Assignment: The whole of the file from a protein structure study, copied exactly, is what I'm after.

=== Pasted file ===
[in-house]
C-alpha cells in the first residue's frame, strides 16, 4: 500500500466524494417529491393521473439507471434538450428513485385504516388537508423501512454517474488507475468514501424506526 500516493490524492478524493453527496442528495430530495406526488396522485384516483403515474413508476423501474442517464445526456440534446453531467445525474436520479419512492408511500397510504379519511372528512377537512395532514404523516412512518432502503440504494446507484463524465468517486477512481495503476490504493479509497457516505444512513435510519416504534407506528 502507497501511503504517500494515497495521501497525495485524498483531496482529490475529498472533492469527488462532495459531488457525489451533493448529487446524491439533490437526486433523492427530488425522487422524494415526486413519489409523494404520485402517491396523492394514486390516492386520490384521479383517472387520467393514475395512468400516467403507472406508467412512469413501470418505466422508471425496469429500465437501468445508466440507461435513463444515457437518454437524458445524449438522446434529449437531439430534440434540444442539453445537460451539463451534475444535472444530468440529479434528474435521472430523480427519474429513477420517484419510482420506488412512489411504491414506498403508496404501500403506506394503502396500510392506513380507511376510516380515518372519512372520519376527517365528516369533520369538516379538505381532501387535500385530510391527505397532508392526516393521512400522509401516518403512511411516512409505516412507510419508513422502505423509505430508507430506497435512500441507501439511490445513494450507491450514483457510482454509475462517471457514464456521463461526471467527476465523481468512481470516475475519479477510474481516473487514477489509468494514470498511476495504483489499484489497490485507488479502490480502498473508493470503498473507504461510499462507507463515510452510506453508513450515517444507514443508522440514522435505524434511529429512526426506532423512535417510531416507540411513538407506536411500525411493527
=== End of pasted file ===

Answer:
[in-house]
C-alpha cells in the first residue's frame, strides 16, 4: 500500500466524494417529491393521473439507471434538450428513485385504516388537508423501512454517474488507475468514501424506526 500516493490524492478524493453527496442528495430530495406526488396522485384516483403515474413508476423501474442517464445526456440534446453531467445525474436520479419512492408511500397510504379519511372528512377537512395532514404523516412512518432502503440504494446507484463524465468517486477512481495503476490504493479509497457516505444512513435510519416504534407506528 502507497501511503504517500494515497495521501497525495485524498483531496482529490475529498472533492469527488462532495459531488457525489451533493448529487446524491439533490437526486433523492427530488425522487422524494415526486413519489409523494404520485402517491396523492394514486390516492386520490384521479383517472387520467393514475395512468400516467403507472406508467412512469413501470418505466422508471425496469429500465437501468445508466440507461435513463444515457437518454437524458445524449438522446434529449437531439430534440434540444442539453445537460451539463451534475444535472444530468440529479434528474435521472430523480427519474429513477420517484419510482420506488412512489411504491414506498403508496404501500403506506394503502396500510392506513380507511376510516380515518372519512372520519376527517365528516369533520369538516379538505381532501387535500385530510391527505397532508392526516393521512400522509401516518403512511411516512409505516412507510419508513422502505423509505430508507430506497435512500441507501439511490445513494450507491450514483457510482454509475462517471457514464456521463461526471467527476465523481468512481470516475475519479477510474481516473487514477489509468494514470498511476495504483489499484489497490485507488479502490480502498473508493470503498473507504461510499462507507463515510452510506453508513450515517444507514443508522440514522435505524434511529429512526426506532423512535417510531416507540411513538407506536411500525411493527